I've changed my mind. Or more accurately, refined it.
"Assuming you're going to win" is a decent heuristic for determining what games you want to play, because you ask yourself:
"Would I even be proud of the outcome, if I'm destined to succeed?"
On the other hand, by assuming you're going to lose, you ask yourself:
"Would I do this thing, even if I'm doomed to fail?"
I think both are questions worth asking, but the latter one, might be more valuable.
Intuitively, it's because of the ol' Emerson adage: "Life is a journey, not a destination".
But thinking a bit deeper into the clichè, it's also because having an outcome-independent mindset gives you a real, technical advantage.
It's the guy at the poker table just there to have fun (whether because he's got a huge bankroll or just a skilled veteran on his day off) that can easily stay composed making huge bluffs.
The very fact, that regardless of whether he wins or loses the hand, he's having a great fucking time, makes him terrifying to face off against.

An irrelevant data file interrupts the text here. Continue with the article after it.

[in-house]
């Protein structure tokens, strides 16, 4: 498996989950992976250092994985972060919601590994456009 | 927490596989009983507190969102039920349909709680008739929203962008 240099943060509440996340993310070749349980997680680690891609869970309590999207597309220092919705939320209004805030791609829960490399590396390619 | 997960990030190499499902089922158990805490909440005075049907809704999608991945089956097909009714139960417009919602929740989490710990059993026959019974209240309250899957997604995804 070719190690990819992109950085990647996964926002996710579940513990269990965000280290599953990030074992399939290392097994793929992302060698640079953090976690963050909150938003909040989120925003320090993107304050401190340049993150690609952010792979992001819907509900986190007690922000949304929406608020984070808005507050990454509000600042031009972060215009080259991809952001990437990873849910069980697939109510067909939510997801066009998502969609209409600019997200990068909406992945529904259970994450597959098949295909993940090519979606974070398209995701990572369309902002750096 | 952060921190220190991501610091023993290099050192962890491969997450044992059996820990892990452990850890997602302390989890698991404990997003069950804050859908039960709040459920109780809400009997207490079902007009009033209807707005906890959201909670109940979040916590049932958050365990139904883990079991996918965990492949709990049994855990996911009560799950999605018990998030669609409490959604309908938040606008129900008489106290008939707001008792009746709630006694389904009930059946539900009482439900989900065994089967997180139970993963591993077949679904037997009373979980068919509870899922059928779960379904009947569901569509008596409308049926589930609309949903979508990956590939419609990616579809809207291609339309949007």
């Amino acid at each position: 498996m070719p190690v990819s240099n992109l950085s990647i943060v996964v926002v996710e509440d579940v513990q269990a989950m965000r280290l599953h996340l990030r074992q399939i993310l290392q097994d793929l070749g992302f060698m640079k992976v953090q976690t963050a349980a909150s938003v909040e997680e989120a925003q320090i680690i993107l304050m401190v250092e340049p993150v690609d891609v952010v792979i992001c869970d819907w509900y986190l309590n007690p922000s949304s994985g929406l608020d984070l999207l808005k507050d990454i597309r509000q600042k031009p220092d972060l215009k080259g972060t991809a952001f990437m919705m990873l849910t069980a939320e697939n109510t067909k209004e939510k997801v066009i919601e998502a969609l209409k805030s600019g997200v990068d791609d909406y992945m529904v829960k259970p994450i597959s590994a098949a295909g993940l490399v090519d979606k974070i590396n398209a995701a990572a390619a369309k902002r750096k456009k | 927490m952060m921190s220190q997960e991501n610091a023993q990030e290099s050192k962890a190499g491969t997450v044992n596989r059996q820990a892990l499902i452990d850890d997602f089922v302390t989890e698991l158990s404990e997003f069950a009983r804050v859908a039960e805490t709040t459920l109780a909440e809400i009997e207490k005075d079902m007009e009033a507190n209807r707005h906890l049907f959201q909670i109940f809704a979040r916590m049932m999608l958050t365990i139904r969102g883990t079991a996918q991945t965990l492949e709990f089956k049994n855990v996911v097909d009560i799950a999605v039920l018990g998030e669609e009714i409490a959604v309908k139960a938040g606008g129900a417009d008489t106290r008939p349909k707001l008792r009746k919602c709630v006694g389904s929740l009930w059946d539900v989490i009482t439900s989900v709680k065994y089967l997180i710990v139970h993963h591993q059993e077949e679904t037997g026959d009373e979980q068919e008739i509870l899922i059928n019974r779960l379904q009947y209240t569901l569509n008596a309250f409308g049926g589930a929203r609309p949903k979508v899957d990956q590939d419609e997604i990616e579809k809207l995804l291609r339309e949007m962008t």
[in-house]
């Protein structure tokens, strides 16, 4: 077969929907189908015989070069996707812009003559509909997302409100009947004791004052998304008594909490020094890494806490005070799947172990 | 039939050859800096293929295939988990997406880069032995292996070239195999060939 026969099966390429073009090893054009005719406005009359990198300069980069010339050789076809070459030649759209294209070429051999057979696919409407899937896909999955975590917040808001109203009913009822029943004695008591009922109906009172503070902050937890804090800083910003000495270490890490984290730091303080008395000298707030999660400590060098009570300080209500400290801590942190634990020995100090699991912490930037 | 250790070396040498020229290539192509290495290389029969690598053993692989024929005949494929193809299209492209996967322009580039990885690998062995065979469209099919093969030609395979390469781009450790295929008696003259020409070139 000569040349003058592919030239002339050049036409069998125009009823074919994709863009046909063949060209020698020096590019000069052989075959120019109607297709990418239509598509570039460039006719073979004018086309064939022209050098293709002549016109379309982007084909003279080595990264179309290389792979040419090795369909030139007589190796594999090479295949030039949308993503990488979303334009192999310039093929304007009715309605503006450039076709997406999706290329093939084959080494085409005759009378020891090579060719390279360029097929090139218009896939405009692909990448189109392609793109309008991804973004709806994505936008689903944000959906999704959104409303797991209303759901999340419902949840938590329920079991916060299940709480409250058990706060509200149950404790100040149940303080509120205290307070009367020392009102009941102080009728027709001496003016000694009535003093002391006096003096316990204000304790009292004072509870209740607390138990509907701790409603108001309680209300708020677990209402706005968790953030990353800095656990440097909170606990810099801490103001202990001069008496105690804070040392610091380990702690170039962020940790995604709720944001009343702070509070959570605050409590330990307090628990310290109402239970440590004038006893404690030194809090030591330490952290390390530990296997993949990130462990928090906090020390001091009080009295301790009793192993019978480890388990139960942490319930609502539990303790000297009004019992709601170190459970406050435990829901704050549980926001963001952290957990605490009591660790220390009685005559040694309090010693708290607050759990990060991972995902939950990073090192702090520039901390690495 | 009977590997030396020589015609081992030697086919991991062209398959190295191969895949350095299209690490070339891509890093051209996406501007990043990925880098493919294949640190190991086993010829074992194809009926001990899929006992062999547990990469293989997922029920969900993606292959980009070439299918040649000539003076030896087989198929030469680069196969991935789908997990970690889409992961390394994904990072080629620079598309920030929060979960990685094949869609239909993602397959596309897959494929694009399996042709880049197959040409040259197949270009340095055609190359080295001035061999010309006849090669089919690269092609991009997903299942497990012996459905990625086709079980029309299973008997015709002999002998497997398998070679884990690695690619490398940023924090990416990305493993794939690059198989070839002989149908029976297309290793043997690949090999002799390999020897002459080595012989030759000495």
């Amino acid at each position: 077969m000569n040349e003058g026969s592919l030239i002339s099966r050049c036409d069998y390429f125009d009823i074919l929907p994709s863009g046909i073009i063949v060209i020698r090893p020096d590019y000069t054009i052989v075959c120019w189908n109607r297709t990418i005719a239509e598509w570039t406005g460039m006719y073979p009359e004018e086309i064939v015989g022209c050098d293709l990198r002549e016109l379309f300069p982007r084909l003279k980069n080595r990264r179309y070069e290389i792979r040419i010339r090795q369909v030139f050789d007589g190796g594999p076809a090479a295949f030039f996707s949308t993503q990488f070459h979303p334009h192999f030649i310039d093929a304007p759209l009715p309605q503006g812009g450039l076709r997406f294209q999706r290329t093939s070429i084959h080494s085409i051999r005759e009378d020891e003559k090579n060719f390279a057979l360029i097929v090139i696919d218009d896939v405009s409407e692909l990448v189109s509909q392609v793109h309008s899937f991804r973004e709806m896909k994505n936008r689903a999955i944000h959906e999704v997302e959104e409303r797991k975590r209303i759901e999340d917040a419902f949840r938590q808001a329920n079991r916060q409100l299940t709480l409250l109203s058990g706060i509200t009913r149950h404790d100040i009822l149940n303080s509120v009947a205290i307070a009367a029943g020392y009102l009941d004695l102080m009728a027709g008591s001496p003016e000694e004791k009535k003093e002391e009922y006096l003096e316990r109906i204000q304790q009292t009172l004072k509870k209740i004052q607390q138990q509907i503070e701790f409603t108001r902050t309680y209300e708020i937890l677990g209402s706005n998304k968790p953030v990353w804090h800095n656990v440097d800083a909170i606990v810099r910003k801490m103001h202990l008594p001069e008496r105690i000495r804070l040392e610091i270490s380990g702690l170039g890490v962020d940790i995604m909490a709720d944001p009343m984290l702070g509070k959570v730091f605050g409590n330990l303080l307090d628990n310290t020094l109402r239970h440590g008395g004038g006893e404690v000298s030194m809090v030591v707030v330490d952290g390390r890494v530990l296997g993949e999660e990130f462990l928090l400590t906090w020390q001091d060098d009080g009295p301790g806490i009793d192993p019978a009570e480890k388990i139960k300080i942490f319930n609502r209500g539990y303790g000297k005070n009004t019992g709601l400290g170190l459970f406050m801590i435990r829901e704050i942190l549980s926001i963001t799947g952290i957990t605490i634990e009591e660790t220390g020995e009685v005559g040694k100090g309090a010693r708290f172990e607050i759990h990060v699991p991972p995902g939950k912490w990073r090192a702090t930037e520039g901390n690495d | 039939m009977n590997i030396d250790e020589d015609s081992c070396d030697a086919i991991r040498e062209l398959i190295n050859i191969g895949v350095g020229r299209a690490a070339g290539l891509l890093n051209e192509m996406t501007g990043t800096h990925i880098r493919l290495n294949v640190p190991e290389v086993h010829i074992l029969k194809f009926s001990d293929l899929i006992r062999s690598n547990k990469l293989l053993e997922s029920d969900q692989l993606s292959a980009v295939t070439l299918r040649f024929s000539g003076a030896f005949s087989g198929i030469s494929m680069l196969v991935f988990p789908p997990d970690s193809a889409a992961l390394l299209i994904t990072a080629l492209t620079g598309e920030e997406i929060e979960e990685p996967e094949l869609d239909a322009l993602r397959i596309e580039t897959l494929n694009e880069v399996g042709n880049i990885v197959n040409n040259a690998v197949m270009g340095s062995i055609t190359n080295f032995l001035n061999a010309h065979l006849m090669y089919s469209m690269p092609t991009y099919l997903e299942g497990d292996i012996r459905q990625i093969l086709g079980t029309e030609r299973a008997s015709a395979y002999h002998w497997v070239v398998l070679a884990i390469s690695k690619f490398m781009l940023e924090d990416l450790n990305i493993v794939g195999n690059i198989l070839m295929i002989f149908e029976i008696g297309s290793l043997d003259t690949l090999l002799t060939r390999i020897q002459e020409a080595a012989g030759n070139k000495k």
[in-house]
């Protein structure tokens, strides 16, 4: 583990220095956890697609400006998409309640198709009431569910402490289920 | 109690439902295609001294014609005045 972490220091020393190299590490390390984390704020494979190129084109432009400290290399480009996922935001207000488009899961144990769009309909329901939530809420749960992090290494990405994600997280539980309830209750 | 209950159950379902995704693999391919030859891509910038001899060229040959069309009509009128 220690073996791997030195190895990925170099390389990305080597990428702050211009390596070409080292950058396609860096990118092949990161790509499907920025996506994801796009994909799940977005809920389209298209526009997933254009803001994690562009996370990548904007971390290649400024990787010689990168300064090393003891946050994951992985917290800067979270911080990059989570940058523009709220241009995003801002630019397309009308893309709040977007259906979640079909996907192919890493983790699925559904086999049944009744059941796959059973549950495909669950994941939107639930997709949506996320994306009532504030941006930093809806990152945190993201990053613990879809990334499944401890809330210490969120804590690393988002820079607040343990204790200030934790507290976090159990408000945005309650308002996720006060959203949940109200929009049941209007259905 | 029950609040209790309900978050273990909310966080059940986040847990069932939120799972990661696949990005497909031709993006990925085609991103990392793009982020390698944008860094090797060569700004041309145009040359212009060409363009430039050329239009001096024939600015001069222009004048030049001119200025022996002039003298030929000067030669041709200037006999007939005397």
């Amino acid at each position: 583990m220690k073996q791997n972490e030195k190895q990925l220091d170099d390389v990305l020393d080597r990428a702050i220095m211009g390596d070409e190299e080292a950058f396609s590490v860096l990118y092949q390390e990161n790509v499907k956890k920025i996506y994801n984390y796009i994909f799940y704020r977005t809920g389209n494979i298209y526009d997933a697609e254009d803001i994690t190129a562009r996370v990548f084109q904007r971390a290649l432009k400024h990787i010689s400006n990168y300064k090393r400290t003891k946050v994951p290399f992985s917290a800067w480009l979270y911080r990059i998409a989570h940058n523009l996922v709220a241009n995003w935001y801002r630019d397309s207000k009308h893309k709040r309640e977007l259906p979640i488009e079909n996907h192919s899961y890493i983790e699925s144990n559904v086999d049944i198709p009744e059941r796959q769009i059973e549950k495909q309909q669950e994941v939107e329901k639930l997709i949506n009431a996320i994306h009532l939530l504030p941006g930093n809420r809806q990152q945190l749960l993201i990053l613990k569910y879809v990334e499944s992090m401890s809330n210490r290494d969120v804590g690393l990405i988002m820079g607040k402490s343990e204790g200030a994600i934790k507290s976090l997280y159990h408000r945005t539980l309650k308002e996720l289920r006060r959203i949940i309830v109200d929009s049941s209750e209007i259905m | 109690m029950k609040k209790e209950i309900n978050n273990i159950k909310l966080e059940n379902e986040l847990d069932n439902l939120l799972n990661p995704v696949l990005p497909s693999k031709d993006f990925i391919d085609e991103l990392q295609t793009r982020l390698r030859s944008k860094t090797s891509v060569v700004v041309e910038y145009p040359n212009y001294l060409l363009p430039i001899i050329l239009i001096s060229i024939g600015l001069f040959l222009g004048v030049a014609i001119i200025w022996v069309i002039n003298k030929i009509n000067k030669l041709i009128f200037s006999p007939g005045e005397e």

It's in a sense, an "optimistic fatalism".
We're all going to end up in a grave somewhere, and thus we always end with a loss. What do we want to do in the meantime, in spite of this inevitable fate?
You can also extend this principle from these big life decisions and armchair philosophiz'n, to more specific, practical choices.
For the degenerate crowd:
What would you invest in, even if they could never return you a profit?
For the artists:
What would you make, regardless who noticed or appreciated?
What songs would you sing, regardless of who listened?
What books would you write, regardless of who read?